- With the implications that Rumi was behind the website Mima's Room, since she was the only one with access to Mima's thoughts and musings, what was her purpose in helping Mima learn to use her computer? Was it still her being helpful to Mima, or was it a means to show her what she should be?
- Awesome Art: In spite of the film's visibly low budget, it's filled with interesting visuals, especially when the movie blurs the lines of reality. Darren Aronofsky went as far as to buy the film rights just so he could recreate the bathtub scene in Requiem for a Dream.
- Awesome Music: "Virtua Mima". If this song does not make you want to crawl under the bed and hide, nothing will.
- Epileptic Trees: There is an amazing fan theorynote out there that suggests that both Mima and Rumi are actually delusions of a third person who is mentioned in passing. Long story short, a woman named Yoko Takakura is in an insane asylum for murdering several men, along with her sister, a model whom Yoko has assumed the identity of. From the asylum, Yoko imagines the entirety of the film's story, with Mima as her ideal self, Rumi her actual self, and the actual doctors around her recast as actors on the Double Bind TV show. She imagines her own murders as actually committed by a disfigured man (Me-Mania) and her own rape as a scene in the TV show. By the film's end, her delusion continues as her perfect Mima personality is allowed out of the hospital to pursue her own life. The evidence for this theory lies in the dialogue of the Double Bind actors.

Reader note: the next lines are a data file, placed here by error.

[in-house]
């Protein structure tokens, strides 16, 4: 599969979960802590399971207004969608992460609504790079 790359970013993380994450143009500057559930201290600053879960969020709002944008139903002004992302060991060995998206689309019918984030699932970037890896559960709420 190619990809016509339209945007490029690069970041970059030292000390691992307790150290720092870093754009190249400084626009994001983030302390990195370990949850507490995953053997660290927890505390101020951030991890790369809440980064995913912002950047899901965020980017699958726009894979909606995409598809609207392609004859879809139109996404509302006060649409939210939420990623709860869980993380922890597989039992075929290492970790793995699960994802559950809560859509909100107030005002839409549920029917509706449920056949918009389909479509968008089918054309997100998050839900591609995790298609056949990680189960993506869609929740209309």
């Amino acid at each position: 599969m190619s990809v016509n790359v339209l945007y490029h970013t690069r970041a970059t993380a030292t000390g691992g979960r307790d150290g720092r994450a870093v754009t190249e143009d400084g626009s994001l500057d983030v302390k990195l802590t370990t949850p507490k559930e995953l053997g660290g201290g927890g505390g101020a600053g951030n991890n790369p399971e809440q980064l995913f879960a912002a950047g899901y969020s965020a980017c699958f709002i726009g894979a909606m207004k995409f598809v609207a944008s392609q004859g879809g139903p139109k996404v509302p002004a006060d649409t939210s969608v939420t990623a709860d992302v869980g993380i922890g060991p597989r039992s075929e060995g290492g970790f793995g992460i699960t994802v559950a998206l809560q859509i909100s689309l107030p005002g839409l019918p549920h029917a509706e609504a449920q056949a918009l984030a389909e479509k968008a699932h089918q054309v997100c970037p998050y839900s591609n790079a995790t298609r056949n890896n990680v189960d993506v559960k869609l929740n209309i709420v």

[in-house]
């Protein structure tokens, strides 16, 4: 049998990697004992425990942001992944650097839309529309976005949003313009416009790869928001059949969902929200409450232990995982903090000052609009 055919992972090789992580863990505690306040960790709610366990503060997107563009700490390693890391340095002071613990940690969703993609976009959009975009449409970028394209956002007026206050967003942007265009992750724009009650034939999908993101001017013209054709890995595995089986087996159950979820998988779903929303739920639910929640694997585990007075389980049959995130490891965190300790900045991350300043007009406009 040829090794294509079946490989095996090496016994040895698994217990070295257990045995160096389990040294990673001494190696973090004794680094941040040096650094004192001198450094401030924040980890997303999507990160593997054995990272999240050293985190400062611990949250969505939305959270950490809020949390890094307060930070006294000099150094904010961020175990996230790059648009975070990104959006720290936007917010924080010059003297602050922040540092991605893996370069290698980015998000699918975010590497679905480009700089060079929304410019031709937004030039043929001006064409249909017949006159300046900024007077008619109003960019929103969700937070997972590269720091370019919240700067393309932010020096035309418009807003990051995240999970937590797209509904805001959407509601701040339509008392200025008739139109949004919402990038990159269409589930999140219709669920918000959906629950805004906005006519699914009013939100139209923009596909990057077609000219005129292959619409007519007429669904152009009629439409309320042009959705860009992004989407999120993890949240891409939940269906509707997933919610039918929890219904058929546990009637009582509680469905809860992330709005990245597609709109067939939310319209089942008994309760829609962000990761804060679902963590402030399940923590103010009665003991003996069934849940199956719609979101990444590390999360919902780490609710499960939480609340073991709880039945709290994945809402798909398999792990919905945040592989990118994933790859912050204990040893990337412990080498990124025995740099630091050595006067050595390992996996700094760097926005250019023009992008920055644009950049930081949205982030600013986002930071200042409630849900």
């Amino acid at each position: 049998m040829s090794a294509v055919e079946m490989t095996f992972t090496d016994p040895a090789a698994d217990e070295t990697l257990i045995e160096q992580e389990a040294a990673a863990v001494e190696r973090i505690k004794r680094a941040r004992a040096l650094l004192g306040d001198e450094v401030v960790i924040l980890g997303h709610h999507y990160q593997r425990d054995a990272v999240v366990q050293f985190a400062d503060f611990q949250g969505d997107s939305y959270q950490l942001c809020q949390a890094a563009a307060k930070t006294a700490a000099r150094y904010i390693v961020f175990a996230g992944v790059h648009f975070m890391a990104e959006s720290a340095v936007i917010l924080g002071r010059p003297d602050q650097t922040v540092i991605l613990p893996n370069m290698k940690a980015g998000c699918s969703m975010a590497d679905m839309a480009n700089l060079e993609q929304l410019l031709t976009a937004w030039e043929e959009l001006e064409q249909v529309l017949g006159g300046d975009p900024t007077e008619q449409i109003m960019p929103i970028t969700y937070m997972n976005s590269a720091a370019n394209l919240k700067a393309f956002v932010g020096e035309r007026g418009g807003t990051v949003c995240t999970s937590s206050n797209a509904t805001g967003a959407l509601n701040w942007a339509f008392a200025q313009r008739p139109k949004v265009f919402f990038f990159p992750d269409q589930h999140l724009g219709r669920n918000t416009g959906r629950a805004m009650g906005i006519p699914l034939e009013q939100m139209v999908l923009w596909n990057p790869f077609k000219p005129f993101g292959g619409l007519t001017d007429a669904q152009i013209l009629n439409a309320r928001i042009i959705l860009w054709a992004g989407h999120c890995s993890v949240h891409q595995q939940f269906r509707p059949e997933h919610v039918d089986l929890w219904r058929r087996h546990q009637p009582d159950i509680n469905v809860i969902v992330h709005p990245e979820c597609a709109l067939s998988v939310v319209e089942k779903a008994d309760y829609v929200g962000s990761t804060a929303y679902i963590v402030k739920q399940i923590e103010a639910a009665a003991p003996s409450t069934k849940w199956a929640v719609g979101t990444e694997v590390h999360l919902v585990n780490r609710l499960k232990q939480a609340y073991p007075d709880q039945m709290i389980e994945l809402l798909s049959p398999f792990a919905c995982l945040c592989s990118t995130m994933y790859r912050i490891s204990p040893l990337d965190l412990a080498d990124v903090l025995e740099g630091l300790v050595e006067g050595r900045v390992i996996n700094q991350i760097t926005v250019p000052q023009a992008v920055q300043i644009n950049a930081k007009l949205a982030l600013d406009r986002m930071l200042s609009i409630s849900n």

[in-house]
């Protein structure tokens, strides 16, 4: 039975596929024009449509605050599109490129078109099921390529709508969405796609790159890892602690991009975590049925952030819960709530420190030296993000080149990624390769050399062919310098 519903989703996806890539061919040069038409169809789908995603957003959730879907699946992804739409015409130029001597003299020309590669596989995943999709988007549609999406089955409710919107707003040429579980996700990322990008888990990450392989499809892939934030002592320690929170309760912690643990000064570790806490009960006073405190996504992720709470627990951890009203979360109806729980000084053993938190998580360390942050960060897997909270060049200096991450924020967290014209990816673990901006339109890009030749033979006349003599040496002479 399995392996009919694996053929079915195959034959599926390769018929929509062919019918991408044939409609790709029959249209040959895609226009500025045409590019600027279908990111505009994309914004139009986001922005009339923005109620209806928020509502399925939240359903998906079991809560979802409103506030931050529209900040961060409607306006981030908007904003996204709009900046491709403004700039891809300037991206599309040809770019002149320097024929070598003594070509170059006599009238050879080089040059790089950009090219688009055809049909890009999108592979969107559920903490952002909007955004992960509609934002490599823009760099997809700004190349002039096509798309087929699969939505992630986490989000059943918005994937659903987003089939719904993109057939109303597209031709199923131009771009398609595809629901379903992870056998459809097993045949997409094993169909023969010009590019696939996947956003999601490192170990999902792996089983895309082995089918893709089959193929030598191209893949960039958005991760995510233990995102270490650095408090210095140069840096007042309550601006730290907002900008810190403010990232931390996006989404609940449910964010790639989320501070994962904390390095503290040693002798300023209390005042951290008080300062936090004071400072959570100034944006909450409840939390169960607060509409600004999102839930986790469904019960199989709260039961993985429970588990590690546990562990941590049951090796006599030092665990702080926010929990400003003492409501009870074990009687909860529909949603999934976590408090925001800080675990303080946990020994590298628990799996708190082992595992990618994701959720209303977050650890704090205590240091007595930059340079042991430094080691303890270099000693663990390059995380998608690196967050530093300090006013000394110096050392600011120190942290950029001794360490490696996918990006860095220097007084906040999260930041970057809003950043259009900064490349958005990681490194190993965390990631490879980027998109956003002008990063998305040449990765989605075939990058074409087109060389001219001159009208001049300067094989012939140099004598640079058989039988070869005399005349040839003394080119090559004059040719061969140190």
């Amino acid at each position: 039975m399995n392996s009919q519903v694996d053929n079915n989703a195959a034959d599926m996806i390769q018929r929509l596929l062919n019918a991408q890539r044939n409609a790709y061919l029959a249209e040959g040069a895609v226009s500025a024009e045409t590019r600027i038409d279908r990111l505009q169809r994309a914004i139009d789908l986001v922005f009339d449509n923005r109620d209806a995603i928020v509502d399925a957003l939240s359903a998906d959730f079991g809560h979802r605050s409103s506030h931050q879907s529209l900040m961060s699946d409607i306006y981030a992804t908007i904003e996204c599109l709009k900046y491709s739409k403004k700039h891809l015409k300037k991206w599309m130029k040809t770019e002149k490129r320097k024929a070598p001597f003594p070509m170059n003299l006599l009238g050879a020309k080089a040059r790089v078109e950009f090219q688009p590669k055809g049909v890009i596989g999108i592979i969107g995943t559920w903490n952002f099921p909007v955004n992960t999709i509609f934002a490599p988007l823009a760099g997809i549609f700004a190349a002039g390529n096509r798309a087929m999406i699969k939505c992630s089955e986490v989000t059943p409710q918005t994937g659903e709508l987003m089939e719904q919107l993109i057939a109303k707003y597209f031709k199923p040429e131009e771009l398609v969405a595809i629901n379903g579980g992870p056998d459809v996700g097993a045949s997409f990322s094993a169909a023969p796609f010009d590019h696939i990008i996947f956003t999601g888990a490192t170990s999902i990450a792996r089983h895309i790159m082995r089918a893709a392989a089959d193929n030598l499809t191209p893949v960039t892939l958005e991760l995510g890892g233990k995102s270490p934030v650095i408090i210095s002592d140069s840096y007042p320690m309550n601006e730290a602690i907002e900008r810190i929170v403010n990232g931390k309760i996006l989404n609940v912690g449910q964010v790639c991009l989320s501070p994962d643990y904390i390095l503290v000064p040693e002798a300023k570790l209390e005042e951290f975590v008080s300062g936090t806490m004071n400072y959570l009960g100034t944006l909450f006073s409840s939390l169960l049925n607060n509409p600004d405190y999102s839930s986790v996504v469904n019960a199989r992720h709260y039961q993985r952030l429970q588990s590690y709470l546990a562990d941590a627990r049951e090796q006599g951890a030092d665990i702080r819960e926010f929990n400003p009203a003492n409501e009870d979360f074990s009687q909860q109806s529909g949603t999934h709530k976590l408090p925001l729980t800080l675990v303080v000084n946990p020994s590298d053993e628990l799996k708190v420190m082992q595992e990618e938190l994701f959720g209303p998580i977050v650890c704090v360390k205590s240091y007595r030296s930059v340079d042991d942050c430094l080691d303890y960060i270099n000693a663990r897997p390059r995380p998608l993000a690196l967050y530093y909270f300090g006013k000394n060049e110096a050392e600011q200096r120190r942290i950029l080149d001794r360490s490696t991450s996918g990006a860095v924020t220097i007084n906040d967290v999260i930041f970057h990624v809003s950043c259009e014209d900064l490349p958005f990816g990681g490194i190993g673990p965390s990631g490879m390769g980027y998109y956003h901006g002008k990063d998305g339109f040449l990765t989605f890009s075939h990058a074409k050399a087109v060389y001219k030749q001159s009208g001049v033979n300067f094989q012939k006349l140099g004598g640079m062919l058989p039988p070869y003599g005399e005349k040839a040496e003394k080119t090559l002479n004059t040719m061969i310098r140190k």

- It should be noted that this is the actual plot of Show Within a Show Double Bind; Yoko Takakura is the name of Mima's character on the show.